Wednesday, June 22, 2011

Wedding Wednesday: James & Ethel Hunt's 1918 Marriage Record

I solved a mystery this week! I had been trying to figure out exactly when and where my paternal great grandparents, James William Hunt (1891-1961) and Ethel Modena Martindale (1896-1977), were married. Based on census documents and what I already knew, I figured it was before 1920 and somewhere in Oklahoma.  I had been looking for a record under both of their names together, as well as separately. It finally occurred to me (duh!) that Great Grandma Ethel had been married prior to this union, and I wondered if I might have more luck searching under her married name: Ethel Mackey. BINGO!!! A quick Google search led me to the Coal County Genealogical Society, where I found an index of THIS:

It's the Application For Marriage License, the Marriage License and the Certificate of Marriage -- all in one document. Once I found the index, I quickly sent off my $5 donation and a request for a copy of the document. Within a week, this wonderful record showed up in my mail box and I can now see that James and Ethel Hunt were married in Coalgate, Coal County, Oklahoma on January 16, 1918. Ethel was 21 years old, and James was 27 years old. They both resided in Centrahoma, Oklahoma. It appears that they showed up at the courthouse, applied for the license and got hitched by a Justice of the Peace there all on the same day.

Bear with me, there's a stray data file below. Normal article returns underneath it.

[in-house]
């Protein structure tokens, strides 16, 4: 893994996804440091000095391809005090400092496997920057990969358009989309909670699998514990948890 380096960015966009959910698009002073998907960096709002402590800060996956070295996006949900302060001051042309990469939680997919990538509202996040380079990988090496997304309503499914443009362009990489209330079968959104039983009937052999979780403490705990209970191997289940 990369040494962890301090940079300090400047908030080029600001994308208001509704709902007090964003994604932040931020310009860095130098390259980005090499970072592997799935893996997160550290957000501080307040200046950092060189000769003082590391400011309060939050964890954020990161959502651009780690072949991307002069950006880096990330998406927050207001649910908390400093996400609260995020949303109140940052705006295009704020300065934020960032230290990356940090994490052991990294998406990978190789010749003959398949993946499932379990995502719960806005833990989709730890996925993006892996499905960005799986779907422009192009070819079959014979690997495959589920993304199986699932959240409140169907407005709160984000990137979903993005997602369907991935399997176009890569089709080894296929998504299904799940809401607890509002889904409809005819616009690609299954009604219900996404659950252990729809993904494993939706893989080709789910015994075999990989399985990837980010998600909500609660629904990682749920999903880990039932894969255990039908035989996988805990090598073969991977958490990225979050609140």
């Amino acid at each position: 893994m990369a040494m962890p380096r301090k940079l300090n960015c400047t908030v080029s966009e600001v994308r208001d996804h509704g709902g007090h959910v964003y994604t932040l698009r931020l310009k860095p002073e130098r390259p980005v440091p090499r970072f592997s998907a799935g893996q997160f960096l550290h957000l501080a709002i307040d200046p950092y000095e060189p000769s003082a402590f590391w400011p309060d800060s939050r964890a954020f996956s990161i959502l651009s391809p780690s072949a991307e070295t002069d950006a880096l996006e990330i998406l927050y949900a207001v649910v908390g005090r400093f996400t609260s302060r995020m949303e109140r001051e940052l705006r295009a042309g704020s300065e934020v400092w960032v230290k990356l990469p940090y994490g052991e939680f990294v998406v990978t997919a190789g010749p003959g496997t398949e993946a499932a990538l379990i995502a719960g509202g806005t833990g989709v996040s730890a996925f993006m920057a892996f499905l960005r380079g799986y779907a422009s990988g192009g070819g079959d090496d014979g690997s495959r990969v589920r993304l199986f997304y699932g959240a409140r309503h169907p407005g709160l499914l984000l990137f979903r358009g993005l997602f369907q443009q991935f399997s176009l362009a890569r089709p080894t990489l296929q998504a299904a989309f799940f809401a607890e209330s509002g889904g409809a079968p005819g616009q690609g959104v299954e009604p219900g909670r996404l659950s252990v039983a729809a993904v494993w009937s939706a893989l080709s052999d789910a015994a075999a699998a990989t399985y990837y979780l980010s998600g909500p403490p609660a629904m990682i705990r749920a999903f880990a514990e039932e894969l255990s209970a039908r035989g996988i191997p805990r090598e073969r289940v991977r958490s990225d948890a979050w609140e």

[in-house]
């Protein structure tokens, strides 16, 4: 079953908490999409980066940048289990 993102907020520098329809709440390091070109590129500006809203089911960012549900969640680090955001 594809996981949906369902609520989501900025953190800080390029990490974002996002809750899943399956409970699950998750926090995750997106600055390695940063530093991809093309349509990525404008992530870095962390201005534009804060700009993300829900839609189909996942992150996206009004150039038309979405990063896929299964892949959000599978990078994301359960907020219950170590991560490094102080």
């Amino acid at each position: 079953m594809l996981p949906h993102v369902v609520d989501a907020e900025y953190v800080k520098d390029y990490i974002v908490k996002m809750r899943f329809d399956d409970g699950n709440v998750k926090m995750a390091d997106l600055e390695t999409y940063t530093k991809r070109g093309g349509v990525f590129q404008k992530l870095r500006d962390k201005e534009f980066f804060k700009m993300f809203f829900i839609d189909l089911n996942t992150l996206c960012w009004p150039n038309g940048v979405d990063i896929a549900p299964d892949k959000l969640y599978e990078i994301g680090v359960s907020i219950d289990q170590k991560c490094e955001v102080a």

James and Ethel raised three children: my grandma, Edith Vivian Hunt Brittain (1920-1993), Edgar James (Bud) Hunt (1922-2004) and George Lee Hunt (1927-1987). James died on April 7, 1961, in Tulsa, Oklahoma. Ethel married a third time to Joe Gordon Dobbs (as kids, we knew and loved her as Great Grandma Dobbs). Joe passed away in 1964. Ethel died at the age of 80 on August 3, 1977, in Tulsa, Oklahoma. Even though she was three times a widow, she was a cheerful lady who was always happy to spend time playing with my sister, Cindy, and me when she visited my Grandma Edith in Livermore, California.

I'm now hunting for the marriage records for Ethel's first and third marriages, and I've learned my lesson to not just rely on maiden names in my searches, especially when I know that one of my female ancestors has been married more than once!


  1. This is good to know, actually. I haven't begun requesting copies of records (yet) but I know of *gasp* divorces and widows in my family so it's good to know for later (when I do start requesting copies of things).

  2. I love this photograph. It looks like they just took a quick break from work to take it. Is that mud on his boots? It's great!

  3. I don't have a lot of divorces in my family's history, Renee Anne, but there are a lot of widows.

    Heather, he worked in the oil fields in Oklahoma, and they were poor, so those very well could have been his work boots!